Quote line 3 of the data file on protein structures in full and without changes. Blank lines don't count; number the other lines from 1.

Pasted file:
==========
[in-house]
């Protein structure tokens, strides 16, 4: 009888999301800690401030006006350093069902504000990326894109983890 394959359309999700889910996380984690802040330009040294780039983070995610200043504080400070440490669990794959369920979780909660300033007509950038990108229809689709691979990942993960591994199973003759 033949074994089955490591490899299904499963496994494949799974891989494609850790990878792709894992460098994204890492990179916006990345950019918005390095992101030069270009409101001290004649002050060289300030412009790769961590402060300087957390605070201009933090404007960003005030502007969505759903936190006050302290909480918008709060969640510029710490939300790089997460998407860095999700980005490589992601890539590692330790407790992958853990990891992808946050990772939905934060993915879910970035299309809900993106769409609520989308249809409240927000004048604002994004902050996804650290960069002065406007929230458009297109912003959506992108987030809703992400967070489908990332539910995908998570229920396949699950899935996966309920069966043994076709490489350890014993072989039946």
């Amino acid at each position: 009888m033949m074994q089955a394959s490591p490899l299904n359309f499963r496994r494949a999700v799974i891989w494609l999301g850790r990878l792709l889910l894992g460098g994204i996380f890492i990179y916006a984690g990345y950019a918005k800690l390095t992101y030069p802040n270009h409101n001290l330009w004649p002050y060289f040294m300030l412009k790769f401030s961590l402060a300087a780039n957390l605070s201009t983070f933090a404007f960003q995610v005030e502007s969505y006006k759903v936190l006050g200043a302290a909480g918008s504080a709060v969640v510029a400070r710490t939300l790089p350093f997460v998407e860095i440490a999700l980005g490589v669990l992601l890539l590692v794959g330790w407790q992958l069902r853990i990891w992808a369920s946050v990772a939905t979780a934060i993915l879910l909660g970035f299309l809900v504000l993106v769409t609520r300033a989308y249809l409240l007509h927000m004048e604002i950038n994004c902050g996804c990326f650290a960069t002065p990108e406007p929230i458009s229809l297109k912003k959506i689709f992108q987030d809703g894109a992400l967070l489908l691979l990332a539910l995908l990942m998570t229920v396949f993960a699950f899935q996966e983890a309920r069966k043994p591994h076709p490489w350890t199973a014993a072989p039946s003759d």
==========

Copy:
């Amino acid at each position: 009888m033949m074994q089955a394959s490591p490899l299904n359309f499963r496994r494949a999700v799974i891989w494609l999301g850790r990878l792709l889910l894992g460098g994204i996380f890492i990179y916006a984690g990345y950019a918005k800690l390095t992101y030069p802040n270009h409101n001290l330009w004649p002050y060289f040294m300030l412009k790769f401030s961590l402060a300087a780039n957390l605070s201009t983070f933090a404007f960003q995610v005030e502007s969505y006006k759903v936190l006050g200043a302290a909480g918008s504080a709060v969640v510029a400070r710490t939300l790089p350093f997460v998407e860095i440490a999700l980005g490589v669990l992601l890539l590692v794959g330790w407790q992958l069902r853990i990891w992808a369920s946050v990772a939905t979780a934060i993915l879910l909660g970035f299309l809900v504000l993106v769409t609520r300033a989308y249809l409240l007509h927000m004048e604002i950038n994004c902050g996804c990326f650290a960069t002065p990108e406007p929230i458009s229809l297109k912003k959506i689709f992108q987030d809703g894109a992400l967070l489908l691979l990332a539910l995908l990942m998570t229920v396949f993960a699950f899935q996966e983890a309920r069966k043994p591994h076709p490489w350890t199973a014993a072989p039946s003759d």